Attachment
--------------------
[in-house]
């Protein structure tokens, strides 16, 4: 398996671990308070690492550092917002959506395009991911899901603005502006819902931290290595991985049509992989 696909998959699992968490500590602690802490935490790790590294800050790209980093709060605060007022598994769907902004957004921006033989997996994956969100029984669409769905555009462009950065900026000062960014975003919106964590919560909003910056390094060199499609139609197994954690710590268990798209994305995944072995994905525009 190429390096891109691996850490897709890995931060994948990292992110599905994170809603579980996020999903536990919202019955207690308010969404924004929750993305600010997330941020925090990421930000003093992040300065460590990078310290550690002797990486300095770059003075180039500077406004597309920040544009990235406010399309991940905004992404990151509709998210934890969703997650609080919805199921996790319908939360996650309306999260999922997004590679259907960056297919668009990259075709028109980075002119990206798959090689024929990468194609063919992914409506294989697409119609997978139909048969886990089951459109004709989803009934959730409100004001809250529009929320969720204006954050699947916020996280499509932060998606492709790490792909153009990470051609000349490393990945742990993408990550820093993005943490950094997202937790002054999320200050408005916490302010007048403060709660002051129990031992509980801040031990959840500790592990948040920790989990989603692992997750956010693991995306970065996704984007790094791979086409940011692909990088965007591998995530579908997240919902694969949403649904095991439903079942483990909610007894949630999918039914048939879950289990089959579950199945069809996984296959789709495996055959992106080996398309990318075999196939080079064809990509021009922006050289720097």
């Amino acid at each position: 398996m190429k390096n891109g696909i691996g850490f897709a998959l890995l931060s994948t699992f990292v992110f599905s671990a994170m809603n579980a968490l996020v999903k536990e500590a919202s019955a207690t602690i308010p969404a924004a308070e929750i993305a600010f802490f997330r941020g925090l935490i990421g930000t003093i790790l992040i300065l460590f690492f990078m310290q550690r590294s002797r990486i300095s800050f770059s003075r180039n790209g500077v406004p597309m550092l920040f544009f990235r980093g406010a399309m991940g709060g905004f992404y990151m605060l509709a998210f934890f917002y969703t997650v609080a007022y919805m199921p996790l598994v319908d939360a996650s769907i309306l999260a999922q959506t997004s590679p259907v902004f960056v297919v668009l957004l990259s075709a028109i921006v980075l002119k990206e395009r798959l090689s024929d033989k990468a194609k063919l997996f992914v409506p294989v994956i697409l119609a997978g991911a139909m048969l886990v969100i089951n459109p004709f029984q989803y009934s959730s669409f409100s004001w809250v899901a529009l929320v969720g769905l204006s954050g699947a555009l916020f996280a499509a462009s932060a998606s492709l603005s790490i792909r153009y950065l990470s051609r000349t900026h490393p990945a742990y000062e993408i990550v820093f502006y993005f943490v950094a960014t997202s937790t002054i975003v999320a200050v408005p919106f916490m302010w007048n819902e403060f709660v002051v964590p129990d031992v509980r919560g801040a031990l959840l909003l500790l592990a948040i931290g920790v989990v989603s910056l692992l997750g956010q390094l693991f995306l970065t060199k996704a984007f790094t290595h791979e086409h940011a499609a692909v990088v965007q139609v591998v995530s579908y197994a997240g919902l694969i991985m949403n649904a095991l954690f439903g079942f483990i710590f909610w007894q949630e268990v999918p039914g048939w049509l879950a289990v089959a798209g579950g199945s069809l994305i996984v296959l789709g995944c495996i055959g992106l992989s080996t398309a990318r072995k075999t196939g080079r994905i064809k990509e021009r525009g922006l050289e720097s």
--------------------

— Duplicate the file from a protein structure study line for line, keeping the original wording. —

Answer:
[in-house]
């Protein structure tokens, strides 16, 4: 398996671990308070690492550092917002959506395009991911899901603005502006819902931290290595991985049509992989 696909998959699992968490500590602690802490935490790790590294800050790209980093709060605060007022598994769907902004957004921006033989997996994956969100029984669409769905555009462009950065900026000062960014975003919106964590919560909003910056390094060199499609139609197994954690710590268990798209994305995944072995994905525009 190429390096891109691996850490897709890995931060994948990292992110599905994170809603579980996020999903536990919202019955207690308010969404924004929750993305600010997330941020925090990421930000003093992040300065460590990078310290550690002797990486300095770059003075180039500077406004597309920040544009990235406010399309991940905004992404990151509709998210934890969703997650609080919805199921996790319908939360996650309306999260999922997004590679259907960056297919668009990259075709028109980075002119990206798959090689024929990468194609063919992914409506294989697409119609997978139909048969886990089951459109004709989803009934959730409100004001809250529009929320969720204006954050699947916020996280499509932060998606492709790490792909153009990470051609000349490393990945742990993408990550820093993005943490950094997202937790002054999320200050408005916490302010007048403060709660002051129990031992509980801040031990959840500790592990948040920790989990989603692992997750956010693991995306970065996704984007790094791979086409940011692909990088965007591998995530579908997240919902694969949403649904095991439903079942483990909610007894949630999918039914048939879950289990089959579950199945069809996984296959789709495996055959992106080996398309990318075999196939080079064809990509021009922006050289720097």
């Amino acid at each position: 398996m190429k390096n891109g696909i691996g850490f897709a998959l890995l931060s994948t699992f990292v992110f599905s671990a994170m809603n579980a968490l996020v999903k536990e500590a919202s019955a207690t602690i308010p969404a924004a308070e929750i993305a600010f802490f997330r941020g925090l935490i990421g930000t003093i790790l992040i300065l460590f690492f990078m310290q550690r590294s002797r990486i300095s800050f770059s003075r180039n790209g500077v406004p597309m550092l920040f544009f990235r980093g406010a399309m991940g709060g905004f992404y990151m605060l509709a998210f934890f917002y969703t997650v609080a007022y919805m199921p996790l598994v319908d939360a996650s769907i309306l999260a999922q959506t997004s590679p259907v902004f960056v297919v668009l957004l990259s075709a028109i921006v980075l002119k990206e395009r798959l090689s024929d033989k990468a194609k063919l997996f992914v409506p294989v994956i697409l119609a997978g991911a139909m048969l886990v969100i089951n459109p004709f029984q989803y009934s959730s669409f409100s004001w809250v899901a529009l929320v969720g769905l204006s954050g699947a555009l916020f996280a499509a462009s932060a998606s492709l603005s790490i792909r153009y950065l990470s051609r000349t900026h490393p990945a742990y000062e993408i990550v820093f502006y993005f943490v950094a960014t997202s937790t002054i975003v999320a200050v408005p919106f916490m302010w007048n819902e403060f709660v002051v964590p129990d031992v509980r919560g801040a031990l959840l909003l500790l592990a948040i931290g920790v989990v989603s910056l692992l997750g956010q390094l693991f995306l970065t060199k996704a984007f790094t290595h791979e086409h940011a499609a692909v990088v965007q139609v591998v995530s579908y197994a997240g919902l694969i991985m949403n649904a095991l954690f439903g079942f483990i710590f909610w007894q949630e268990v999918p039914g048939w049509l879950a289990v089959a798209g579950g199945s069809l994305i996984v296959l789709g995944c495996i055959g992106l992989s080996t398309a990318r072995k075999t196939g080079r994905i064809k990509e021009r525009g922006l050289e720097s």